According to the latest U.S. government data, emissions from the power sector are already 21 percent below 2005 levels. That’s due to coal plants being replaced by natural-gas plants.
“Fundamentally, the [coal-plant] retirements we’ve been seeing haven’t been driven by the Clean Power Plan. The first compliance date was 2022. We’re seeing these record retirements because of market factors,” said Rachel Cleetus, the lead economist at the research-and-advocacy group the Union of Concerned Scientists. State-level policies and cheap wind and solar energy also play a role in driving coal plants out of business.
“You want to know how you bring the coal jobs back? Ban fracking,” Thomas told me. “The chief economist of the Heritage Foundation, Steven Moore, was trying to articulate the position that the problem with coal was Obama regulations, and not gas. When you talk to utility professionals, there are more of them who think Elvis is still alive than believe that. That shouldn’t be in the policy discussion—much less the leading voice.”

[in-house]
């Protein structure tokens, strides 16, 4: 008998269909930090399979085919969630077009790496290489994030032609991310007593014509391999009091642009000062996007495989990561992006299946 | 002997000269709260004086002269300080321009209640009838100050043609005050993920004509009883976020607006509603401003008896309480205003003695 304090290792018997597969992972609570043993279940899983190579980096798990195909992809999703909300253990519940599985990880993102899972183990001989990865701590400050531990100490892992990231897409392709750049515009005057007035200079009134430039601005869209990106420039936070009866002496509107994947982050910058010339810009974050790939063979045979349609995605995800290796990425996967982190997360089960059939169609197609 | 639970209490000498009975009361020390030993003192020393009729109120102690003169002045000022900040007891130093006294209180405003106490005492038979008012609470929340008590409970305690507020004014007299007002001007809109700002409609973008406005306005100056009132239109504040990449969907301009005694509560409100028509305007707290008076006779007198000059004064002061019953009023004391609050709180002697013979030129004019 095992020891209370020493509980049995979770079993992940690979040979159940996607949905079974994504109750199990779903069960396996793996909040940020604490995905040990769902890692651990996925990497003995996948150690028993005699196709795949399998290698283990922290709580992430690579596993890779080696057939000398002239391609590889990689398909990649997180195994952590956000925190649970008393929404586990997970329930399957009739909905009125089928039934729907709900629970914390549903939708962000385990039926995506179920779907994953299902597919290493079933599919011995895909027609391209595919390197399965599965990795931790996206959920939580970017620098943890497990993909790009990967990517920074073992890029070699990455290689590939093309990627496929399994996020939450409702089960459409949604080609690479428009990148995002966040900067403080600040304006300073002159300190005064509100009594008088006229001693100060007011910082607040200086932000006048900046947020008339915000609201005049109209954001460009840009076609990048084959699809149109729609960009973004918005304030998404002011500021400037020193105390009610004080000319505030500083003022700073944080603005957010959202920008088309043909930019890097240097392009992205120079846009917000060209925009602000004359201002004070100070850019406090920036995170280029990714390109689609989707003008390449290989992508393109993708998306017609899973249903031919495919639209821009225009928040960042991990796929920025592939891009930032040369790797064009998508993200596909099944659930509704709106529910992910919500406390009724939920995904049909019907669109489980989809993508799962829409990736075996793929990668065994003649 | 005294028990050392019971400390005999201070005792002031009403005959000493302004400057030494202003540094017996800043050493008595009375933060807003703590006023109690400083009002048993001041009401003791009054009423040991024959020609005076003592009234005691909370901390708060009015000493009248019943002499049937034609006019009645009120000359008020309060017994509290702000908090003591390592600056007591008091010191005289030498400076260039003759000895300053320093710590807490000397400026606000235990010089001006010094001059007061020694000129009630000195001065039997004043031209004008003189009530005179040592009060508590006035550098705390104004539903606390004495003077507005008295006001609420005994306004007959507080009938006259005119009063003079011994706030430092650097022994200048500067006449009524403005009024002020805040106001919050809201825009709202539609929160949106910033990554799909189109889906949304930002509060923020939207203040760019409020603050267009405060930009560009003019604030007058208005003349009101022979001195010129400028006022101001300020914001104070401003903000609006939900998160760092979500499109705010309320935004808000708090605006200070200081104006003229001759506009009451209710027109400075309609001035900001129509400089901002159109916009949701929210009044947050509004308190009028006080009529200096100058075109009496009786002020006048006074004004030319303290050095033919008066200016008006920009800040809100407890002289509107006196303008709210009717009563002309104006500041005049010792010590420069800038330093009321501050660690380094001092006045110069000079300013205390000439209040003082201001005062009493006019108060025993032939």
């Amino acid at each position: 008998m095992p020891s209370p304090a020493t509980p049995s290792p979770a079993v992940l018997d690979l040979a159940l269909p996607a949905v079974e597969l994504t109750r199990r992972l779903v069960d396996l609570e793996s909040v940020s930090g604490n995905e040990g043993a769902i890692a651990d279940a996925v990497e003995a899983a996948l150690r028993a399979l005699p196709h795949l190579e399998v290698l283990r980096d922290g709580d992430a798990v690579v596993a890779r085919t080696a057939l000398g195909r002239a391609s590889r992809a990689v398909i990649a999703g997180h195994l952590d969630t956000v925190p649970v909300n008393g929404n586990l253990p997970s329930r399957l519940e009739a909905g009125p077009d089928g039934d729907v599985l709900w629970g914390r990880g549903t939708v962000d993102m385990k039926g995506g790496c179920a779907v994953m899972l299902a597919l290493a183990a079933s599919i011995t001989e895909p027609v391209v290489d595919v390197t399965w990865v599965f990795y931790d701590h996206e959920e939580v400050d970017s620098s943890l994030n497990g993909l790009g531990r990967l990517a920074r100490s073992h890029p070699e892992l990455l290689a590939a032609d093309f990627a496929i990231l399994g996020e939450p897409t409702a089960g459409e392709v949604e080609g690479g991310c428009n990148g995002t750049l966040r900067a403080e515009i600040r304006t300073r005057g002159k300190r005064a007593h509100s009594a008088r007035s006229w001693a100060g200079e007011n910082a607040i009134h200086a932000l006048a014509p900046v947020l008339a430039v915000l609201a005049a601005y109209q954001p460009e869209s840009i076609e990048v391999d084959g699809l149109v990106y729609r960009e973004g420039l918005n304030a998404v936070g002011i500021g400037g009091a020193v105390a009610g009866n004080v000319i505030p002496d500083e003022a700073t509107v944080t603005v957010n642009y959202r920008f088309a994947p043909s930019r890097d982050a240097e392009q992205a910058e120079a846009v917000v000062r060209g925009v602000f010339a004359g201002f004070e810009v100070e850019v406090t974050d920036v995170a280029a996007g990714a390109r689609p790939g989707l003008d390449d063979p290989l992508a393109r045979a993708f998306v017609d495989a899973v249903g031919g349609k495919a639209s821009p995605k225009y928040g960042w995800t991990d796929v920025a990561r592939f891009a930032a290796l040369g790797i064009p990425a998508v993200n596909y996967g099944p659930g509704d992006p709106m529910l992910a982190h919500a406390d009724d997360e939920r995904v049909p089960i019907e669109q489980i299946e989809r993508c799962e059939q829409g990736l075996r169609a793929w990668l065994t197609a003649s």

And Cleetus and Thomas agree that the United States can’t decarbonize just by switching to natural gas, though they arrive there by different paths. Thomas is diversifying his power sources out of a worry that gas prices will eventually go up. And Cleetus worries that leaked methane—an extremely potent greenhouse gas in the short term—will do considerable damage to the warming climate.
“Getting to the situation of an over-reliance on natural gas is really problematic. Not only does it create methane emissions, it creates this long-term permanent infrastructure,” Cleetus told me. “Those will eventually become stranded assets,” she said—assuming, that is, that America ever gets around to regulating greenhouse gases at all.